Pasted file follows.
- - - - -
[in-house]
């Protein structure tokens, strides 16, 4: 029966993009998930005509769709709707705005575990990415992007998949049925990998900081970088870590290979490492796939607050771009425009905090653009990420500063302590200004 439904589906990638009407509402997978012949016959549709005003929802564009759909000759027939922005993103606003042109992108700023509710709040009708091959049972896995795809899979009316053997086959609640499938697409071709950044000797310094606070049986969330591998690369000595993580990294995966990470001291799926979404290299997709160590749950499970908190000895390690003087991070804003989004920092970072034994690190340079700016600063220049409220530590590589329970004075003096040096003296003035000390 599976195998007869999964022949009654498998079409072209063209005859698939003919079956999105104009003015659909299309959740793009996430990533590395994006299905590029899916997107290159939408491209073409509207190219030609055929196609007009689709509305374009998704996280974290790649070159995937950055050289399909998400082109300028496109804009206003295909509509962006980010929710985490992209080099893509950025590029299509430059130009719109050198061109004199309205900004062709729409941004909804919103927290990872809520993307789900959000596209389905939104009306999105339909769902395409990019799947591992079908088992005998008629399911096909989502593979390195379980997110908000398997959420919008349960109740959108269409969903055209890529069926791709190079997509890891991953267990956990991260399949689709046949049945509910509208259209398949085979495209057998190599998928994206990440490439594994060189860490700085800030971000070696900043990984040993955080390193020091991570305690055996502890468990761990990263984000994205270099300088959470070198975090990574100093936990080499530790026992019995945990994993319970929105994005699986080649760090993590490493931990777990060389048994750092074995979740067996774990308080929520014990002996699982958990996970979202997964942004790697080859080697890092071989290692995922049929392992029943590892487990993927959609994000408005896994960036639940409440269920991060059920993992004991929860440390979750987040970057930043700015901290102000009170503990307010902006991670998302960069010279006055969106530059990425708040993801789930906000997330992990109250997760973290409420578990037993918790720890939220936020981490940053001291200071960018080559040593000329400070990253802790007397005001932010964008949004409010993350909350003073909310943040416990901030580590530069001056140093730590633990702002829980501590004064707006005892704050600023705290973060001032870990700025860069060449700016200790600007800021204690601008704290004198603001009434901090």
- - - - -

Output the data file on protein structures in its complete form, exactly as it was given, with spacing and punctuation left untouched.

[in-house]
């Protein structure tokens, strides 16, 4: 029966993009998930005509769709709707705005575990990415992007998949049925990998900081970088870590290979490492796939607050771009425009905090653009990420500063302590200004 439904589906990638009407509402997978012949016959549709005003929802564009759909000759027939922005993103606003042109992108700023509710709040009708091959049972896995795809899979009316053997086959609640499938697409071709950044000797310094606070049986969330591998690369000595993580990294995966990470001291799926979404290299997709160590749950499970908190000895390690003087991070804003989004920092970072034994690190340079700016600063220049409220530590590589329970004075003096040096003296003035000390 599976195998007869999964022949009654498998079409072209063209005859698939003919079956999105104009003015659909299309959740793009996430990533590395994006299905590029899916997107290159939408491209073409509207190219030609055929196609007009689709509305374009998704996280974290790649070159995937950055050289399909998400082109300028496109804009206003295909509509962006980010929710985490992209080099893509950025590029299509430059130009719109050198061109004199309205900004062709729409941004909804919103927290990872809520993307789900959000596209389905939104009306999105339909769902395409990019799947591992079908088992005998008629399911096909989502593979390195379980997110908000398997959420919008349960109740959108269409969903055209890529069926791709190079997509890891991953267990956990991260399949689709046949049945509910509208259209398949085979495209057998190599998928994206990440490439594994060189860490700085800030971000070696900043990984040993955080390193020091991570305690055996502890468990761990990263984000994205270099300088959470070198975090990574100093936990080499530790026992019995945990994993319970929105994005699986080649760090993590490493931990777990060389048994750092074995979740067996774990308080929520014990002996699982958990996970979202997964942004790697080859080697890092071989290692995922049929392992029943590892487990993927959609994000408005896994960036639940409440269920991060059920993992004991929860440390979750987040970057930043700015901290102000009170503990307010902006991670998302960069010279006055969106530059990425708040993801789930906000997330992990109250997760973290409420578990037993918790720890939220936020981490940053001291200071960018080559040593000329400070990253802790007397005001932010964008949004409010993350909350003073909310943040416990901030580590530069001056140093730590633990702002829980501590004064707006005892704050600023705290973060001032870990700025860069060449700016200790600007800021204690601008704290004198603001009434901090």